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Head of the Class Dog Training LLC 

Winchester, VA

Safe Ways for Kids to Play With Dogs

Your kids are your pride and joy, and your dog is your best furry friend, so you want to make sure that both are safe and happy when it comes to playtime. Just like with any other activity, kids need to be taught how to safely interact with the dog so that everyone is safe and has a good time. Playtime with the dog needs to be age appropriate and well supervised by an adult. Here are some tips for playtime with your pup, broken down by your children’s ages.

Children Ages 6 Months to 2 Years

Fostering a good and gentle relationship between your child and your dog starts early. Your baby/toddler needs very close supervision when interacting with the family dog. Here are a few activities you can try to build their relationship.

  • Play hide and seek with your dog. Hide with your child and call your dog to come find you.
  • Play peek-a-boo with your dog. Conceal your dog behind a cloth and pull it aside to make your dog reappear to your child.
  • Teach your child how to properly pet the family dog. Call the dog over to your child, carefully observing the dog’s body language to make sure he or she is comfortable, and teach your child how to gently pet the dog’s body. (Note, many dogs do not like being pet on the head, so avoid this.)

Children Ages 2 to 8 Years

  • Let your child throw the ball or toy for your dog to fetch. (Smaller children can stand on a stool to be taller or behind a baby gate to avoid getting jumped on.)
  • Let your child play hide and seek with your dog. You stay with the dog while your child hides, armed with a few treats. Let your child call the dog and give the reward when the dog finds him or her.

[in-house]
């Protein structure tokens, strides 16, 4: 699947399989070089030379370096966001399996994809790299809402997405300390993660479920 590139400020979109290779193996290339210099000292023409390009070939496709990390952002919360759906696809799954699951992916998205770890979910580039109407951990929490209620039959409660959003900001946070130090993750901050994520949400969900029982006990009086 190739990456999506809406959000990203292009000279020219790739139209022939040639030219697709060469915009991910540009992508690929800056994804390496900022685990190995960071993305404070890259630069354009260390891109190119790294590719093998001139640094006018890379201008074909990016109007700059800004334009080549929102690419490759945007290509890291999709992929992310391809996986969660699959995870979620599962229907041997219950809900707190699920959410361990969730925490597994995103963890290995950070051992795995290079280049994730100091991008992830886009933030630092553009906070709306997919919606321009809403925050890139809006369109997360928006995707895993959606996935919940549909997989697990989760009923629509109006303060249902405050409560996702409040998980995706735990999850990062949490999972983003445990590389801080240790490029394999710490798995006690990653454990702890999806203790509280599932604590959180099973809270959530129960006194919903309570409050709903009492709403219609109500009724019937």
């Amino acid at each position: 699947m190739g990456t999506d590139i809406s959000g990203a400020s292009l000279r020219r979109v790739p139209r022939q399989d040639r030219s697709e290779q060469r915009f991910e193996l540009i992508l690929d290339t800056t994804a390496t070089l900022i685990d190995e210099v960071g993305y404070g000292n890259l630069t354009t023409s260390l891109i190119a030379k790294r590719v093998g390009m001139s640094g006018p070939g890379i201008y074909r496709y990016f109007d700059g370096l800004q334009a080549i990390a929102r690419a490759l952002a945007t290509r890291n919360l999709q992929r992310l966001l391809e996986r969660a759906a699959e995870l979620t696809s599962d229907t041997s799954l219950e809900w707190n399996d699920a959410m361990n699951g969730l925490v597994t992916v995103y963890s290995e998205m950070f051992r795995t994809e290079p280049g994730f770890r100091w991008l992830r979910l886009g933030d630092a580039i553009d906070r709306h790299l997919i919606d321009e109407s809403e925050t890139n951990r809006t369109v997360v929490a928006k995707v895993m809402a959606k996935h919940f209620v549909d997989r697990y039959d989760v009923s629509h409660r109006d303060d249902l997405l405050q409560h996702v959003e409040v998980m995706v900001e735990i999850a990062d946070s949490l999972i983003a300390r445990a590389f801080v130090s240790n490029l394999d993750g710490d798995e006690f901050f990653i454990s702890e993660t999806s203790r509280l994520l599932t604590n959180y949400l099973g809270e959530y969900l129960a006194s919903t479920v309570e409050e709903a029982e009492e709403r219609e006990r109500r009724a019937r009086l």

• Give your child bubbles to blow, and let your dog pop them.
  • If you have a water-loving pup, let your child spray the hose (not directly at the dog, but near him or her), and let your dog chase the water stream.
  • Play the Muffin Tin Game. Have your child hide treats in the cups of a muffin tin. Cover the holes with tennis balls or dog toys. Have your dog wait. Then let your child place the pan on the floor and say “Find it!”
  • Fill a Kong with goodies. Show your dog. Have your child hide the Kong somewhere where the dog can fairly easily find it. Have the child return and tell the dog “Find it!” As your dog gets better at sniffing out the treat, have your child make it more challenging.
  • Brain games: encourage your dog and child to play games that make the dog think, like placing a treat under an overturned laundry basket. See how long it takes the dog to figure out how to get the treat out.
  • Use a flirt pole. A flirt pole is a squeaky toy on a stick, like a big cat toy. Place your child inside an exercise pen, and let him / her drag the toy end around the outside of the pen. The child stays safe from being jumped on inside the pen, and the dog gets to run around the outside to get exercise.

Children Ages 9 to 13 Years

  • Have your child play Frisbee and fetch with the family dog.
  • Bring your kids to a dog training class to learn how to work with your dog at home.
  • Let your children research new tricks for your dog and teach them using the same steps from training class. New tricks could be roll over, sit, stay, beg, shake or speak.
  • Have your child compete in more complicated races, like running through agility type exercises with your dog.
  • Have your children research how to make homemade toys and games online and make them for the dog, such as braided tug toys out of old T-shirts or snuffle mats out of old fleece blanket scraps.

If you have questions about what kinds of activities are safe for kids to do with dogs, contact Head of the Class Dog Training. If we don’t know the answer, we can point you in the right direction to ensure everyone has a great playtime experience.

-Lisa Marino

Lisa Marino, CPDT-KA, KPA-CTP, PMCT, has taken her varied teaching experiences and applied them to helping owners understand and train their beloved four-legged family members. She has more than four years’ experience leading group dog training classes at Best Paw Forward in Hartland, WI, and opened Head of the Class Dog Training LLC in Winchester, VA in 2012, where she conducts group classes and private lessons, as well as helps owners to modify their dogs' problem behaviors.

Lisa earned her CPDT-KA in 2012, is a 2015 graduate of the prestigious Karen Pryor Academy and is a Pat Miller Certified Trainer.

She has 4 registered therapy dogs and is a Pet Partner Therapy Team Evaluator and a member of HOPE AACR. As a former middle school teacher, she works well with families and children and does school presentations on various dog related topics.